Jump to content


Lead Guitar Techniques -- Hammer on and Pull off Lick Set#1 [Interm/Rock/Technique]


  • This topic is locked This topic is locked
No replies to this topic

#1 OFFLINE   solidwalnut

    Moderator | Lesson Contributor

  • Lesson Contributors



  • 2,098 posts
  • Joined 12-October 06

Posted 18 April 2007 - 12:53 PM

Lead Guitar Techniques -- Hammer on and Pull off Lick Set #1


This lesson is divided into three different exercised related to hammer on and pull offs. These techniques are widely used by many different kinds of electric guitarists. They seem to be universal in use and appeal.

The first lick is a good exercise that helps you take the hammer on and pull off up and down the neck. This helps you get the feel for what it takes to continue enough pressure on the string to create sustain.

I first hammer down on the G string in the second fret, and then pull off to create the open string note. I then proceed up the neck a few frets and back down to where I started. Notice that I alternate the use of three fingers: the index, middle and ring. You'll need to develop this capability for these fingers as you'll most definitely find call to use them with this technique in the future.

Begin slowly enough for you to create the right sustain. The goal is to have the open string sound the same volume as the hammered string. Gradually build speed as you master the technique.

The more speed and endurance you build, the less you will be 'plucking' and the more you'll be just taking your fingers off of the strings. But just keep in mind that there are times when a deliberate pluck or two is a good thing!

The first set of tab below shows this concept. It only shows one string with 4 sets of hammer ons and pull offs, but repeat the same for as many strings up and down the neck that you choose.

Technically speaking, this combination of maneuvers constitutes sixteenth notes. But you could easily double up the speed so they might be considered 32nd notes. All that depends on the time signature of the song. For now just think about playing cleanly.

The second lick is similar, except now I'm using two fingers. Both of the first two notes are hammers with the third note a pull off to the note of the open string. Do the same exercise as described previously for the two-note hammer on and pull off. You could also alternate fingers: I'm using the index and middle. Try the middle and ring. Technically speaking, you're creating 16th note triplets, which add up in a weird way so 8 set of triplets gives you 2 measures in 4/4 time.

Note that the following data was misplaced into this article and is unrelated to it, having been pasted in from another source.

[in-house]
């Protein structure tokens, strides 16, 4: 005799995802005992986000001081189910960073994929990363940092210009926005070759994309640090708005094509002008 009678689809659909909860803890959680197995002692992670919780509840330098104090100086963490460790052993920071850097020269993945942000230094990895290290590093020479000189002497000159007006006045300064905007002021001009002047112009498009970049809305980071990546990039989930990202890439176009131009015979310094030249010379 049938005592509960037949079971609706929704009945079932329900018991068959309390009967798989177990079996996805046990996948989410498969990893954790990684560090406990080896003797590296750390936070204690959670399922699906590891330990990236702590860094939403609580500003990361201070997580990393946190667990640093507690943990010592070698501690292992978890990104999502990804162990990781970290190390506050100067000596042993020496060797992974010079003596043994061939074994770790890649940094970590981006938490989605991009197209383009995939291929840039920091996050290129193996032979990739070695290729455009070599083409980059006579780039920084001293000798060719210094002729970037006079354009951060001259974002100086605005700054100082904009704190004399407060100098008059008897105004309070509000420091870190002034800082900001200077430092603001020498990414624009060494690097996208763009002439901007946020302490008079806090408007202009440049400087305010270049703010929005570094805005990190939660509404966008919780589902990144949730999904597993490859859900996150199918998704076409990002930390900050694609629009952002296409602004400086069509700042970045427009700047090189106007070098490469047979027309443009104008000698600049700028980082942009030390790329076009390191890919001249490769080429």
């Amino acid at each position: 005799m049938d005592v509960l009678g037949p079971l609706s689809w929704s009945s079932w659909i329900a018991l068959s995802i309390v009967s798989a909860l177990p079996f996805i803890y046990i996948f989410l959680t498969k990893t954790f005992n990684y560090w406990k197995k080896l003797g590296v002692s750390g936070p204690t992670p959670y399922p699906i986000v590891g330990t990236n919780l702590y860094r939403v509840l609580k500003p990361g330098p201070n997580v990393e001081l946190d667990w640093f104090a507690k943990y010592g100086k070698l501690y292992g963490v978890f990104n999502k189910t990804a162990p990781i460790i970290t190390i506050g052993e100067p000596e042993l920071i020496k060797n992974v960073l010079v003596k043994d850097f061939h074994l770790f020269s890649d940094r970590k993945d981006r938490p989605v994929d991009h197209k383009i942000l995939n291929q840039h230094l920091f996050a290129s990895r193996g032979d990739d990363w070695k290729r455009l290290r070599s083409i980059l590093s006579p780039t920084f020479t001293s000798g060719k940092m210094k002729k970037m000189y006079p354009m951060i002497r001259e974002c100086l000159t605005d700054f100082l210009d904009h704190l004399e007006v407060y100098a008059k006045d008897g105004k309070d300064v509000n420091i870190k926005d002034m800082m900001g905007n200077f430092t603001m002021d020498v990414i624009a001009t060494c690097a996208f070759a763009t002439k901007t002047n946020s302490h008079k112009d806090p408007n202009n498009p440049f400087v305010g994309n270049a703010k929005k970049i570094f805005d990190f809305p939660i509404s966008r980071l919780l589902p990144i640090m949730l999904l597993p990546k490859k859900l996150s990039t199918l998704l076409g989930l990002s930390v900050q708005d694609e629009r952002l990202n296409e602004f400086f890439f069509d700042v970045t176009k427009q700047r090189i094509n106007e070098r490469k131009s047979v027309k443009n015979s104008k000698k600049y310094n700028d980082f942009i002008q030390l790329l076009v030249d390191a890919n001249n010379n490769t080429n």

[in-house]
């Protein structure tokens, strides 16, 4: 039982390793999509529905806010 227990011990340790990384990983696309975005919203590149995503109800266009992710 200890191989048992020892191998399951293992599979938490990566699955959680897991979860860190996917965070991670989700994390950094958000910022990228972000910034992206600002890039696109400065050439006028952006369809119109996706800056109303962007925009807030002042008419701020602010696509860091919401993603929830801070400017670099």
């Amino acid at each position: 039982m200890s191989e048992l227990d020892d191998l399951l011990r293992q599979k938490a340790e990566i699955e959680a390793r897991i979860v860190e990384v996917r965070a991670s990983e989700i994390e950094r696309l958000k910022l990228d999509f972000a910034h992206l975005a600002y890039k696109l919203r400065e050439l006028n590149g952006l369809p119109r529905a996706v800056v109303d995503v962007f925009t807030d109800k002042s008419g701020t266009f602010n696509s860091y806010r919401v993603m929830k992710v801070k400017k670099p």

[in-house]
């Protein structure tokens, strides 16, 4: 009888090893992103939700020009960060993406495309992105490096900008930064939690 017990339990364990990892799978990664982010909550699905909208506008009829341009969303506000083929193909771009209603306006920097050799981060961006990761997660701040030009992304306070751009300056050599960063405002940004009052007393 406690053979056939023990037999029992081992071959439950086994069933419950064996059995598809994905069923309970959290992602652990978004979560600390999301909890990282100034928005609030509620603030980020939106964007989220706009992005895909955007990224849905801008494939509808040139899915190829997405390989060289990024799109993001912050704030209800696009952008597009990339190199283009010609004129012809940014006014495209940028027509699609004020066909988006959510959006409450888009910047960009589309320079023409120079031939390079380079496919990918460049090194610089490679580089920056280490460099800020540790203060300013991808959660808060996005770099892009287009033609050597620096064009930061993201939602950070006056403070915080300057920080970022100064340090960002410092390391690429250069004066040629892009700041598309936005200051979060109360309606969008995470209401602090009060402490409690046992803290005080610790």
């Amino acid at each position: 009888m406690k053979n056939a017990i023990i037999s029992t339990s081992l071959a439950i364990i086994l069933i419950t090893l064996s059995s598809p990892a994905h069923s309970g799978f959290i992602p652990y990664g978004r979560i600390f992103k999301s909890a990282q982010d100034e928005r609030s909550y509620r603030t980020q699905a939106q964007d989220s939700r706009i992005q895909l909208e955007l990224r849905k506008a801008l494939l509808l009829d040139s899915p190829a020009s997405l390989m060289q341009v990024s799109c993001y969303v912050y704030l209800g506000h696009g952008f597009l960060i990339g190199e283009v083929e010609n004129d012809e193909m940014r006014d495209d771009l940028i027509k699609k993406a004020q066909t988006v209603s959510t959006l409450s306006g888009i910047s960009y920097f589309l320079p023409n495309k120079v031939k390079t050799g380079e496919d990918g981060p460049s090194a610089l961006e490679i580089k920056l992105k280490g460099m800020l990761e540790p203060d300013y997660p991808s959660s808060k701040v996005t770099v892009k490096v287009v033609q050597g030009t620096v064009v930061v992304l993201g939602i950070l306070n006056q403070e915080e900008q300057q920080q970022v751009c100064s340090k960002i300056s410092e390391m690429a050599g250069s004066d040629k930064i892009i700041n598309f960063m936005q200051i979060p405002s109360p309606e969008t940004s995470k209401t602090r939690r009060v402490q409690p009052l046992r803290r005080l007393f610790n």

The third is also similar. In fact, it's the same exercise as the second. The difference is that there's now a fret in between the first and second hammer. Sixteenth notes again.

Tips

The hammer on part is the easiest, huh? On the pull offs, it's natural for the ring finger of my hand to pull slightly downward on the string before releasing it. On the index finger, since it's relatively closer to the string, it's more of a deliberate downward pull.

  • Arch your hand as if you were playing a C chord


  • Practice the mechanics

    [INDENT]Practice without regard to playing cleanly, at first. Get your fingers limbered up and exercising the motions.[/INDENT]


  • Start slowly, and build confidence by playing cleanly

    [INDENT]If you don't have patience and learn to play cleanly, you won't want to continue. One tip to help you along with these exercises is to mute the B string with a finger from your pick hand.[/INDENT]


  • Learn to Play Lightly

    [INDENT]There will be times when you'll want to play heavier in some spots, but you'll be able to build up speed when learning to play with a lighter touch.[/INDENT]


  • Build Up Speed, Gradually.

    [INDENT]Work into it. Don't expect to come out blazing. Think quality, not quantity.[/INDENT]

Posted Image
Posted Image
Posted Image

Have fun!

Steve
Steve Cass
Solid Walnut Music/ASCAP

Becoming a great guitarist has less to do with fancy moves than it does becoming a master of the basics and learning musicianship.
It's not what you can't do. It's how you play what you already know.


View my lessons here at GfB&B


"Rhythm guitar is a trip that alot of people miss" -- Tom Petty






1 user(s) are reading this topic

0 members, 1 guests, 0 anonymous users